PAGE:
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It is preferable if juvenile charges are handled off the record

It is not unusual for young people to test boundaries. In fact, acting boldly can provide a young person with very valuable learning experiences. However, problems can arise when bold behavior runs afoul of the law. The fact is that should a minor go too far and get into serious legal jeopardy, he or she could face very negative long-term consequences.

Once a minor is taken into custody, police have some leeway regarding the manner in which to handle the case. The police may simply issue the minor a warning. Or the minor may receive a warning and be released into the custody of his or her parents or guardians. Finally, the minor may be retained in custody and referred to an officer of the juvenile court.

If the minor is referred to an officer of the juvenile court, the officer will determine if the case should be handled formally or informally. Formal charges involve going to trial. But informal charges are handled off the record.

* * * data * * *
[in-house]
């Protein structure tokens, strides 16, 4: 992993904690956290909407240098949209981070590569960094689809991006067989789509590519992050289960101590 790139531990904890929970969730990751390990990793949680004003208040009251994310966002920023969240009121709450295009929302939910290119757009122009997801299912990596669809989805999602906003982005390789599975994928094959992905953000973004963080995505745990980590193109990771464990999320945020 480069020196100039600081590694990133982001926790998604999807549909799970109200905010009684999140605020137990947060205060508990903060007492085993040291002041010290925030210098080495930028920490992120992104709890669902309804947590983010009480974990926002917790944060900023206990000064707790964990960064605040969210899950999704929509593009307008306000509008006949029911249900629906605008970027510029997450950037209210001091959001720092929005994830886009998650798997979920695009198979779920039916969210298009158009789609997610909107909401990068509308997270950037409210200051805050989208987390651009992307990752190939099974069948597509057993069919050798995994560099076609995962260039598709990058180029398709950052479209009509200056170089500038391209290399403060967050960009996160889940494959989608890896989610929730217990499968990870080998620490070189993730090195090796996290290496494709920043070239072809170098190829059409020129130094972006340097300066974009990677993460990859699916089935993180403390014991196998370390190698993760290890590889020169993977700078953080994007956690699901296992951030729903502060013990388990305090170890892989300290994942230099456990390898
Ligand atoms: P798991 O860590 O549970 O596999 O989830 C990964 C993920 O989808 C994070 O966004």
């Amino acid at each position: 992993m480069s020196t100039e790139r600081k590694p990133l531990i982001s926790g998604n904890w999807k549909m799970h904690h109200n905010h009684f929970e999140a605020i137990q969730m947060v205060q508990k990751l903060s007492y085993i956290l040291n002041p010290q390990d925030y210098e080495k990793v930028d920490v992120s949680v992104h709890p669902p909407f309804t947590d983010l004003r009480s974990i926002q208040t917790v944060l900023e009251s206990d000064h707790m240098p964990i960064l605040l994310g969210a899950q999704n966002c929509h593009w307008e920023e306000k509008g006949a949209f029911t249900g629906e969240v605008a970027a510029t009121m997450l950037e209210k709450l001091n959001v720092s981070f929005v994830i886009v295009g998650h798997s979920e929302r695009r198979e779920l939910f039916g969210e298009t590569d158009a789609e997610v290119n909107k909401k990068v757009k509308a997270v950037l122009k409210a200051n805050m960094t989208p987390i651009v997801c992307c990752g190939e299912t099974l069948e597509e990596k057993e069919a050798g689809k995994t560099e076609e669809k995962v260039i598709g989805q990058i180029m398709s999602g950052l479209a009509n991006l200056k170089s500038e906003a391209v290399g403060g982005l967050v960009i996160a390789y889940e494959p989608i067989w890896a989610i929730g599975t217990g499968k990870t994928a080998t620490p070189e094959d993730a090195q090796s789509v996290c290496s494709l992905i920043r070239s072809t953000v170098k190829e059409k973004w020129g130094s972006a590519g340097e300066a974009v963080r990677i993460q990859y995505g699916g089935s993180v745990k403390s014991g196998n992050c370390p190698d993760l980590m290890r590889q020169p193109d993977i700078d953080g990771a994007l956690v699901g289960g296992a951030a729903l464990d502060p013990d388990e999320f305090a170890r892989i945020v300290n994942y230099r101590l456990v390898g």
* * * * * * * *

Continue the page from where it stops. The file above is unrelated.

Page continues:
Certainly, it is a better deal for the minor if the case is handled off the record. But there are numerous factors that can come into play before that decision is made. For example, the juvenile court officer and the prosecutor will look at the severity of the alleged crime as well as the minor's prior record. And even if it is decided the case should be dealt with in an informal manner, the minor will still likely have to appear before a judge.

Another important factor that can determine if a case can be handled off the record is if the minor has legal representation. If your child should ever be arrested, it is very important that the matter be addressed quickly and decisively. An experienced juvenile crimes attorney may be able to act on your child's behalf to help protect his or her future prospects.

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